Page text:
Results implicating direct effects of tryptophan and serotonin on objective hot flashes will help guide the development of improved interventions for alleviating hot flashes in women with breast cancer. These interventions may target the central serotonin system either behaviorally (e.g., diet) or pharmacologically (e.g., alternative drug therapeutics). If direct manipulation of tryptophan and serotonin does not affect hot flashes, these findings will be equally as useful in guiding future research on non-serotonin related etiologies and interventions. Findings from this study will ultimately be used to eradicate hot flashes as a frequent, severe and bothersome breast cancer treatment related condition, thereby, improving quality of life for all women with breast cancer.


Ages Eligible for Study:   18 Years and older   (Adult, Senior)
Sexes Eligible for Study:   Female
Accepts Healthy Volunteers:   No

Inclusion Criteria:

  • At least 18 years of age
  • Willing and able to provide informed consent
  • Reporting daily hot flashes
  • Able to read, write, and speak English
  • Postmenopausal to limit sample variability (> 12 months amenorrhea)
  • Greater then 1 month but < 5 years post-treatment (surgery, radiation, chemotherapy) for non-metastatic breast cancer.
  • These criteria allow inclusion of women successfully treated for recurrent breast cancer since there is no known reason to exclude them. Menopausal status is assessed using self-reports due to problems in reliably measuring follicle-stimulating hormone levels and estradiol in tamoxifen users.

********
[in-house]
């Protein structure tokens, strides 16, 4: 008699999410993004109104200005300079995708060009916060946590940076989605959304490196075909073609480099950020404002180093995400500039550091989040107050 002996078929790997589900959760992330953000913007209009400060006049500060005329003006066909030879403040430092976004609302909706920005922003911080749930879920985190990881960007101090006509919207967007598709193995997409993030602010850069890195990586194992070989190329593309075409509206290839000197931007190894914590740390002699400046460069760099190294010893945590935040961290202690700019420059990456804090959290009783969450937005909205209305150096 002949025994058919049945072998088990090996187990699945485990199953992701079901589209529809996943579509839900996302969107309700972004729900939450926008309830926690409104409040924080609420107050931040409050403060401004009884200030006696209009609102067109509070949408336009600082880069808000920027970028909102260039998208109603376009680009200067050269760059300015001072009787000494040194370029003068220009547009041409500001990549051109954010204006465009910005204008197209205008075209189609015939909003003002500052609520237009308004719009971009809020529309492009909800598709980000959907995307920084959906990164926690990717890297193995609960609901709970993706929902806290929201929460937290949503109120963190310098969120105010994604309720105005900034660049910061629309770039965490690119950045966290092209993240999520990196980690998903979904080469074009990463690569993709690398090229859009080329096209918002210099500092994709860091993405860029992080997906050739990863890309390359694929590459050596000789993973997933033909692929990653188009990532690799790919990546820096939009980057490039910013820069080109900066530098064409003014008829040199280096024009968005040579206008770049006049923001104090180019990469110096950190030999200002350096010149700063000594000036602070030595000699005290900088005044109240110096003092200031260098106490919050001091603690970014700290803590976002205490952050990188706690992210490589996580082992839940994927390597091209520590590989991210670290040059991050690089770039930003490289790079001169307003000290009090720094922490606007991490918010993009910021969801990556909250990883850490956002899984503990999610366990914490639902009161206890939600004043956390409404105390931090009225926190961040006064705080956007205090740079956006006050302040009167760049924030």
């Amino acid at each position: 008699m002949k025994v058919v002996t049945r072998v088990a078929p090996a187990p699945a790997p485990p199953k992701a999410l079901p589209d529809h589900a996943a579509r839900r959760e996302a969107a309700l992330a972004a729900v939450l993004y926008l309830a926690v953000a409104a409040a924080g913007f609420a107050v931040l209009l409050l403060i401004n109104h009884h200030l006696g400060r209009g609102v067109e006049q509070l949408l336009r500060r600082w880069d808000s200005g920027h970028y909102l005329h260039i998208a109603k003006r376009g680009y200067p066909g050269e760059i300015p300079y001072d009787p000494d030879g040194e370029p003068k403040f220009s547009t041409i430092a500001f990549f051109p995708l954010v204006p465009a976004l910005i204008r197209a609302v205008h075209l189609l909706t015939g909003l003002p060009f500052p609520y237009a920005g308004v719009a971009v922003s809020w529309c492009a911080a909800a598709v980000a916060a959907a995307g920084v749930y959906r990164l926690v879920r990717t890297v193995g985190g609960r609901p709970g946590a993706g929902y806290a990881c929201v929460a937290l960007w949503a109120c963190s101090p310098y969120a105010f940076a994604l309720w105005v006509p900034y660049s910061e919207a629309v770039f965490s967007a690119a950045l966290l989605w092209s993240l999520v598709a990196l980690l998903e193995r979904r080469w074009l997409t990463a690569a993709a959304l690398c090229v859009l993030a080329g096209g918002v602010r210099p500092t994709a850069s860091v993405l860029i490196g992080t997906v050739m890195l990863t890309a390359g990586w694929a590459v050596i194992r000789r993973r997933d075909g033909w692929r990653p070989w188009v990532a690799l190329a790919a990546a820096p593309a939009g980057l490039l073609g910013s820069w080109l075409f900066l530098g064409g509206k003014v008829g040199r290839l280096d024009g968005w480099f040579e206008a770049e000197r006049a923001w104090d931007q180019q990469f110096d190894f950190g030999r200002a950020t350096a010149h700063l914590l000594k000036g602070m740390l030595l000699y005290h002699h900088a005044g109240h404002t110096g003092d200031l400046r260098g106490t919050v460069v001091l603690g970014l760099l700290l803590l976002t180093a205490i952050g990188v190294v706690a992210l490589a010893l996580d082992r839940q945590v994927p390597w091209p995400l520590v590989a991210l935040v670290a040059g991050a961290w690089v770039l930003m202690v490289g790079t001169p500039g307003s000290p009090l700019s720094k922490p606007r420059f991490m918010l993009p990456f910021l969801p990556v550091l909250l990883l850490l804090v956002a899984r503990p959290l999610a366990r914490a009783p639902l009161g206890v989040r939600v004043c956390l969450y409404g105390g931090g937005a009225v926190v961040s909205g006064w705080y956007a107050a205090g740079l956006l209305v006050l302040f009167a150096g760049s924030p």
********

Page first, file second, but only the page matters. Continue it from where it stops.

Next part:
Exclusion Criteria:

  • Exclusion criteria are current depression, history of migraines or hepatitis, abnormal chemistry profile (e.g., sodium, potassium, glucose), or a positive urine drug screen for illegal substances.
  Contacts and Locations
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Please refer to this study by its identifier: NCT00228943

United States, Indiana
Indiana University Cancer Center
Indianapolis, Indiana, United States, 46202
Sponsors and Collaborators
Indiana University School of Medicine
Principal Investigator: Janet S Carpenter, PhD Indiana University School of Medicine
  More Information

Responsible Party: Janet Carpenter, PhD, RN, Indiana University School of Nursing Identifier: NCT00228943     History of Changes
Other Study ID Numbers: 0501-03
Study First Received: September 14, 2005
Results First Received: November 13, 2008
Last Updated: March 24, 2015

Keywords provided by Indiana University:
Breast cancer survivorship
Hot Flashes

Additional relevant MeSH terms:
Breast Neoplasms
Hot Flashes
Neoplasms by Site
Breast Diseases
Skin Diseases
Signs and Symptoms
Antidepressive Agents, Second-Generation
Antidepressive Agents
Psychotropic Drugs
Serotonin Receptor Agonists
Serotonin Agents
Neurotransmitter Agents
Molecular Mechanisms of Pharmacological Action
Physiological Effects of Drugs processed this record on May 25, 2017